Whether it’s smoking, consuming alcohol, uncontrollably eating sweets, and so on, a lot of people struggle with addiction. Breaking an addiction is often easier said than done, and people who have been in this situation know that it’s not that easy to break an addiction. The process can be long and arduous. So, how long does it take to break an addiction? One thing’s for sure, and that’s that the answer is not 21 days. Today, we’re going to provide you with the real number and tell you what to expect when you’re trying to quit something.
In the end, what does breaking an addiction or a habit mean? It means establishing a new habit, a better one, in order to replace the old one.
Breaking an Addiction: Brief Guide
The 21-Days Myth
The first thing we need to clear up is that the idea that you only need 21 days to break an addiction is completely false. This is a widely-spread belief, so you might’ve heard it in the past. Maybe you even believe it yourself. In fact, this is a myth that started with Dr. Maxwell Maltz, a plastic surgeon, who in the 1950s, looking at patients who had a limb amputated as well as at patients who had a surgery such as a nose job, came to the conclusion that both groups needed 21 days to adjust to the change. This led him to believe that 21 days are enough for someone to change an old mental image and replace it with a new one. After his statement, a lot of self-help writers adopted the idea and spread it around.
How Long Does It Take to Break an Addiction: The Truth
In reality, breaking an addiction takes much more than 21 days, and the process differs from person to person. You can’t expect everyone to deal with addiction the same way or be able to break it as fast. According to a 2009 study conducted by some researchers at University College London, establishing a habit takes an average of 66 days. This is relevant because becoming addicted to something and breaking an addiction are naturally closely linked.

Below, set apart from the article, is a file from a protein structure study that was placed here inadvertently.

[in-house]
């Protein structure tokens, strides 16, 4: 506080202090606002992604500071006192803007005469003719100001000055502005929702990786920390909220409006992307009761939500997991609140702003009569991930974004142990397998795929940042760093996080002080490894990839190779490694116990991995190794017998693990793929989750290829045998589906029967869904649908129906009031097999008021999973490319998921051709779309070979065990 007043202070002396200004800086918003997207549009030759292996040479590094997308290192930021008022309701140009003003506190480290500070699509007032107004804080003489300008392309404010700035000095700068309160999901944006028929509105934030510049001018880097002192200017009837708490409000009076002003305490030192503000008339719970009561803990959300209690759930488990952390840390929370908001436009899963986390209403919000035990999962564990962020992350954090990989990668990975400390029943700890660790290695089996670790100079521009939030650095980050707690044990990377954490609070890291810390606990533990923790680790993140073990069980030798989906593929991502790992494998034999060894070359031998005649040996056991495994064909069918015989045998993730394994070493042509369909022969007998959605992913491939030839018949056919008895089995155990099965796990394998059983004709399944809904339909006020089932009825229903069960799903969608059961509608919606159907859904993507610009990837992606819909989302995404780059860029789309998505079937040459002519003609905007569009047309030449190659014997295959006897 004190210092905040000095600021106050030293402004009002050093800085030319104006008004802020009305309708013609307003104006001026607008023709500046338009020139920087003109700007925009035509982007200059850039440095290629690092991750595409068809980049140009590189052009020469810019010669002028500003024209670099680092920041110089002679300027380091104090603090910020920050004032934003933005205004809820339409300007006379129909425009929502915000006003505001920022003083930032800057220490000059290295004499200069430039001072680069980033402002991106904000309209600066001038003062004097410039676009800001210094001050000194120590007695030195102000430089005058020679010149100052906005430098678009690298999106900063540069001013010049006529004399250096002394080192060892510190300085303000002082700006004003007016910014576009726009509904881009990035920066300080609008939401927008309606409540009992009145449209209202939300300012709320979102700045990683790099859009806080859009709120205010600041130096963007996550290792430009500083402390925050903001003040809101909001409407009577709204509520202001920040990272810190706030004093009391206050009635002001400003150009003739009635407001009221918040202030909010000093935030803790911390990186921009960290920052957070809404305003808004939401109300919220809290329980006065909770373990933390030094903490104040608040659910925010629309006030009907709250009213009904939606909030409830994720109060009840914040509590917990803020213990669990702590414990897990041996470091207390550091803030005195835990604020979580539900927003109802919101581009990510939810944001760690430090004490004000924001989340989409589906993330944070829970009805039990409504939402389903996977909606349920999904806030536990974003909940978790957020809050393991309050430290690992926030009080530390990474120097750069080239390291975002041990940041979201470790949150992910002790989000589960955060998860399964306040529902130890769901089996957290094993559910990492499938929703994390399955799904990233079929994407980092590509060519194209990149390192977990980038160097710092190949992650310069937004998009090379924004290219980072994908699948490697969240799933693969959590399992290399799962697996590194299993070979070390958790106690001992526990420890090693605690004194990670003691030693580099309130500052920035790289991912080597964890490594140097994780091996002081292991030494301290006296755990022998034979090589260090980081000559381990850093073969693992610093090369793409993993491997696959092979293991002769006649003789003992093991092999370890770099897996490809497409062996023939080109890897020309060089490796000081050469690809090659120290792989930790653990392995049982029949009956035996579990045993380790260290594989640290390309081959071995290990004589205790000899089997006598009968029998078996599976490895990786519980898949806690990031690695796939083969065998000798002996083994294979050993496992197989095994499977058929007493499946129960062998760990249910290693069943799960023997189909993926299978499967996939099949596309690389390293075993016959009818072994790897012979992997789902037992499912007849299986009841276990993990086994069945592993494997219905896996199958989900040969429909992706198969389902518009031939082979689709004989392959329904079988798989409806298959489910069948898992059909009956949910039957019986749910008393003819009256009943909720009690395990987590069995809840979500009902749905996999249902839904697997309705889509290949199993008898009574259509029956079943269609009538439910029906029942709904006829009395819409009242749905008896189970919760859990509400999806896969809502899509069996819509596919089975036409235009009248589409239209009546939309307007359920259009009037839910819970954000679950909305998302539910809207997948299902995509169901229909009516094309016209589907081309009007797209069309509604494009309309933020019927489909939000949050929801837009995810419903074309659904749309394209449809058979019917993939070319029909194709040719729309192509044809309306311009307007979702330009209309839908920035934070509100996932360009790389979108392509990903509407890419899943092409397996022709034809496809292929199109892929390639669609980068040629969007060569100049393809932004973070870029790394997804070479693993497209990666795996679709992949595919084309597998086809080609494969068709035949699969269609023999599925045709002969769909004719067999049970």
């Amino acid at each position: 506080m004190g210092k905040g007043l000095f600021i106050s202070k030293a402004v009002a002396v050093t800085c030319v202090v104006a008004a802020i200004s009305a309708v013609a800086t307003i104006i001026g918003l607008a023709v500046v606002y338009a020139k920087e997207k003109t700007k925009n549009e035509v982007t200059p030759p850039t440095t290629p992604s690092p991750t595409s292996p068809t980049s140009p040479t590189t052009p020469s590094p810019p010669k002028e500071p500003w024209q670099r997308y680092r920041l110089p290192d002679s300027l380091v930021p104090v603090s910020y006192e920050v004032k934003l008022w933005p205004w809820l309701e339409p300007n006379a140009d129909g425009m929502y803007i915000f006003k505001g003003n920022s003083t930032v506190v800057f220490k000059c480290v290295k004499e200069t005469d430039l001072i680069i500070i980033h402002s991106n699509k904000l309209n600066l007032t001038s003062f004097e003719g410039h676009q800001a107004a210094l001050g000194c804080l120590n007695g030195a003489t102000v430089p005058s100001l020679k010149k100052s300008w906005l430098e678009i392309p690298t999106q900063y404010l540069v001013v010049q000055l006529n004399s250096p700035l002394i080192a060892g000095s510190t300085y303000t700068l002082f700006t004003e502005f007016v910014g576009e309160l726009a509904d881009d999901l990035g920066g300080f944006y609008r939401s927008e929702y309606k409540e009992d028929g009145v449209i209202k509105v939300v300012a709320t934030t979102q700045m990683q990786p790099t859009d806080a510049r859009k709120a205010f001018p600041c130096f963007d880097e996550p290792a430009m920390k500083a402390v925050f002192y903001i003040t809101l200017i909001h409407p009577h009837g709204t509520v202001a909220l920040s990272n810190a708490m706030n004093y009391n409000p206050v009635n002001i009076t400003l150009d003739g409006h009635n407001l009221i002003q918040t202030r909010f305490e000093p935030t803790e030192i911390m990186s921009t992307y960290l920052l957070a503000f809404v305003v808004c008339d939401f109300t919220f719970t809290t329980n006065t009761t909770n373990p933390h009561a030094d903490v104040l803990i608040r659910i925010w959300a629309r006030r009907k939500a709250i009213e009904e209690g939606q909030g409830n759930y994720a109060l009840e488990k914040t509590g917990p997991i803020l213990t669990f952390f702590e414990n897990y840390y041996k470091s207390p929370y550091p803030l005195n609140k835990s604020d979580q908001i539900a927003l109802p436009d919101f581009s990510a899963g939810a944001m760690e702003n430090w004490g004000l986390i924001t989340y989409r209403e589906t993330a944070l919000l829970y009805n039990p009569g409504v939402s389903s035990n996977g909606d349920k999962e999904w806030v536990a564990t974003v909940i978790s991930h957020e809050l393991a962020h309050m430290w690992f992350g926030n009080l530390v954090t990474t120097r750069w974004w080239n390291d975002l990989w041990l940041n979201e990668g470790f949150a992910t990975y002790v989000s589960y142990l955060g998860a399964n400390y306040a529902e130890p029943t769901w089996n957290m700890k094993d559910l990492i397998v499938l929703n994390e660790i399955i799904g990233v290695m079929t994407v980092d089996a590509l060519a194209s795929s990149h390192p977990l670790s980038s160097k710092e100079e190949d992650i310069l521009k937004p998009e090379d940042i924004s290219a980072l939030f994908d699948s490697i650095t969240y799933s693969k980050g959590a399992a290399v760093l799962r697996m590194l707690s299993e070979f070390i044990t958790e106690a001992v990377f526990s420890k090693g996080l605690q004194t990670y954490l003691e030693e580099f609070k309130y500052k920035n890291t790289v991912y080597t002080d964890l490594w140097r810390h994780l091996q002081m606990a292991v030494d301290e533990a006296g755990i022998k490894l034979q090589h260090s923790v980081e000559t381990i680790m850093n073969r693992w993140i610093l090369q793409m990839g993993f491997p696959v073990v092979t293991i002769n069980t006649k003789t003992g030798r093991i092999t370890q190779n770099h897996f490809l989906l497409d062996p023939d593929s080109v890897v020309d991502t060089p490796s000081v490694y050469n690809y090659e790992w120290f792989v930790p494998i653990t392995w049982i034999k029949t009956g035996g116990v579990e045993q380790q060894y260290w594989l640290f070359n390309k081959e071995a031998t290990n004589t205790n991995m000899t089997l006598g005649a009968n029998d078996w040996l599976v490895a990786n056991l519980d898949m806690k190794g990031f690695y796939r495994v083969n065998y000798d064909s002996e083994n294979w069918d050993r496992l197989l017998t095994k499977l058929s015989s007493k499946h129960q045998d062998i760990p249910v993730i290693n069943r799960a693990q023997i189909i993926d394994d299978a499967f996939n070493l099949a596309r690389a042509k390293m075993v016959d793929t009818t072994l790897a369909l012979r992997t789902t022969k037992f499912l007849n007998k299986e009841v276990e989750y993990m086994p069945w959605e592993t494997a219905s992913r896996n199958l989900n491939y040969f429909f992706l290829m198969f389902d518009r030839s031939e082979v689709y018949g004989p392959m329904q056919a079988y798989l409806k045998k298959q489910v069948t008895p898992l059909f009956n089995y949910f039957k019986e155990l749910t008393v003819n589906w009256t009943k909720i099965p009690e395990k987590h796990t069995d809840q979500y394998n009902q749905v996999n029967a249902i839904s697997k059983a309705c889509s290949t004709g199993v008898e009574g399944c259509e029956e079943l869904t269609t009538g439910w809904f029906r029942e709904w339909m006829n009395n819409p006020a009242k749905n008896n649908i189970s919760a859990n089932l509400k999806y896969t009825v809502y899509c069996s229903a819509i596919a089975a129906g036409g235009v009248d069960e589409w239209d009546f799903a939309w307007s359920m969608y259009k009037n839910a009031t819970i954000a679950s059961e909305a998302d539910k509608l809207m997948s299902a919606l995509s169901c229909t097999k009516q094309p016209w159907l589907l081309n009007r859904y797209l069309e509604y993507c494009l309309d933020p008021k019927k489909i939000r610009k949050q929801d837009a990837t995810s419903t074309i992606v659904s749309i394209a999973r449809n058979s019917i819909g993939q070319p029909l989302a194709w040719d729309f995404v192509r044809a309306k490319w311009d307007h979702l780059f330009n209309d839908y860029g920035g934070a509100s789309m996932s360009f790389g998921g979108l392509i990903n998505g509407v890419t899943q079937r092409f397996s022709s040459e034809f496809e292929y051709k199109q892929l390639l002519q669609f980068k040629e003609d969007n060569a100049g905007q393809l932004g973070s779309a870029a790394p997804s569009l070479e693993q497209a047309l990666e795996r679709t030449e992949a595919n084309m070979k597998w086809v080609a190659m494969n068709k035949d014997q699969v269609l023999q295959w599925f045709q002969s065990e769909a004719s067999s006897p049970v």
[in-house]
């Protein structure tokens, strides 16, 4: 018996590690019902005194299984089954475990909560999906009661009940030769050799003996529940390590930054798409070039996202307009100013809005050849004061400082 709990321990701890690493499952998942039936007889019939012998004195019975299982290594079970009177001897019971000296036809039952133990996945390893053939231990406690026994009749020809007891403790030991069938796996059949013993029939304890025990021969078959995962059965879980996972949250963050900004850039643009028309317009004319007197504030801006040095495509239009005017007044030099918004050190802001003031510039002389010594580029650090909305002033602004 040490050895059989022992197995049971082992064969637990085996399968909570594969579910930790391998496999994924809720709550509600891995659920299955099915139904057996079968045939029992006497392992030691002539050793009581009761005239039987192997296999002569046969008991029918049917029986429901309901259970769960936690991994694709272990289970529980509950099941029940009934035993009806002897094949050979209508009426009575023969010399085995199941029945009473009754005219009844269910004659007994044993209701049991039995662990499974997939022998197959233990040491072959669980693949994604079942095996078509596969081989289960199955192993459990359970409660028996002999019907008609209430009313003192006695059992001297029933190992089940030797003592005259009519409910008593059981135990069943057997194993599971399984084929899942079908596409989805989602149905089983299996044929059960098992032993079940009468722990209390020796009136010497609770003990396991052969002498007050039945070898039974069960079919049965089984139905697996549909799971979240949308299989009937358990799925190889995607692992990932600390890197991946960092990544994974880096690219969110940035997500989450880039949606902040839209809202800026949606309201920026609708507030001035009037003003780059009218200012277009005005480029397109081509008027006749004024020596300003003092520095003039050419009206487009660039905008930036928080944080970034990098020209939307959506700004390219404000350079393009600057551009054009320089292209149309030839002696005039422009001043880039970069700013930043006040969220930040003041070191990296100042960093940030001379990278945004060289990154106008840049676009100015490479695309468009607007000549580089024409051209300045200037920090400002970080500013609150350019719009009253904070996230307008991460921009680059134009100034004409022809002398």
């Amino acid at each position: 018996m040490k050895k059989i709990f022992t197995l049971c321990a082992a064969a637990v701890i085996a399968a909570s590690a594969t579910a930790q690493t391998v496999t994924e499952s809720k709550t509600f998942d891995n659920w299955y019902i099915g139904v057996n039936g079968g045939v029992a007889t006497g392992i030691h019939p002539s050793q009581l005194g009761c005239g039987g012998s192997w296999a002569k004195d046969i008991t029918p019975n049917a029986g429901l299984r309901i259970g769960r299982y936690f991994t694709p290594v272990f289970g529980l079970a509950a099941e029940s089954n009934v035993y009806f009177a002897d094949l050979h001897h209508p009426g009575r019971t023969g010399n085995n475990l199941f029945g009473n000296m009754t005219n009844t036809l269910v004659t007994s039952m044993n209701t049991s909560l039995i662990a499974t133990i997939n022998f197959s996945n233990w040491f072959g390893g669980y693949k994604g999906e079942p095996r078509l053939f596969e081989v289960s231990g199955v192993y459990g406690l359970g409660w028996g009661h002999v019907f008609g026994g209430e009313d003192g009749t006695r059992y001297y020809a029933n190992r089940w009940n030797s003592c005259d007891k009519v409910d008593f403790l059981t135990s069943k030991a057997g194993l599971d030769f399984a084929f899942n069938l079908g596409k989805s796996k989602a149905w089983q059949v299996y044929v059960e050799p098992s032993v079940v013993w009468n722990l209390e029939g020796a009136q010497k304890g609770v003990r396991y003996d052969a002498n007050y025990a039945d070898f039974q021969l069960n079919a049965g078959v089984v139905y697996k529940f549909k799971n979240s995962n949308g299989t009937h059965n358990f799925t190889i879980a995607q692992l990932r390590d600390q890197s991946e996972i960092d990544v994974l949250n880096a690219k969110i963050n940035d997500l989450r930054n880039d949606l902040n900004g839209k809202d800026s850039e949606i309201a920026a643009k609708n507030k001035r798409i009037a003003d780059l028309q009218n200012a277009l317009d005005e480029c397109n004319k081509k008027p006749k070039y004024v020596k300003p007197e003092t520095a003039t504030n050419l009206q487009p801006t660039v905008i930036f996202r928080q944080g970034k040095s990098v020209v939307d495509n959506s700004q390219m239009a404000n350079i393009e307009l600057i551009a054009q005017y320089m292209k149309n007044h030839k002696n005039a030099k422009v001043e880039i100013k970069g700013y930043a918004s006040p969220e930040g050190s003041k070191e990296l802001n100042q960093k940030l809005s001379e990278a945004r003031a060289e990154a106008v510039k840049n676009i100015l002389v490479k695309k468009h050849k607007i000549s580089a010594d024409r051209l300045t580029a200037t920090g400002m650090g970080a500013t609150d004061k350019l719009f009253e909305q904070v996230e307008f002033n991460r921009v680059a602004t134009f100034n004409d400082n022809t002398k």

In the end, what does breaking an addiction or a habit mean? It means establishing a new habit, a better one, in order to replace the old one. That’s because a new habit helps you break addiction faster than if you were to try to stop doing something without a replacement. So, how long does it take to break an addiction? The bottom line is that there is no exact number of days for breaking an addiction. It all depends on the person, the circumstances, the motivation, and of course, the habit. According to a TIME article, 90 days would be another approximate value.
What to Expect on Your Road to Recovery
Breaking an addiction is a complex process. As such, there are things you must be aware of before embarking upon such a journey. First of all, especially during the early stages of recovery, you might feel uncomfortable and out of place, unsure of whether you should do this or not. Second of all, this might lead to you questioning whether or not you really have an addiction. You will probably also feel ashamed and embarrassed due to your addiction, as well as having to confront it head on.
Luckily, there are plenty of places you can go for support. One example would be the website TheTribe, where you can also find a tribe dedicated to addiction.
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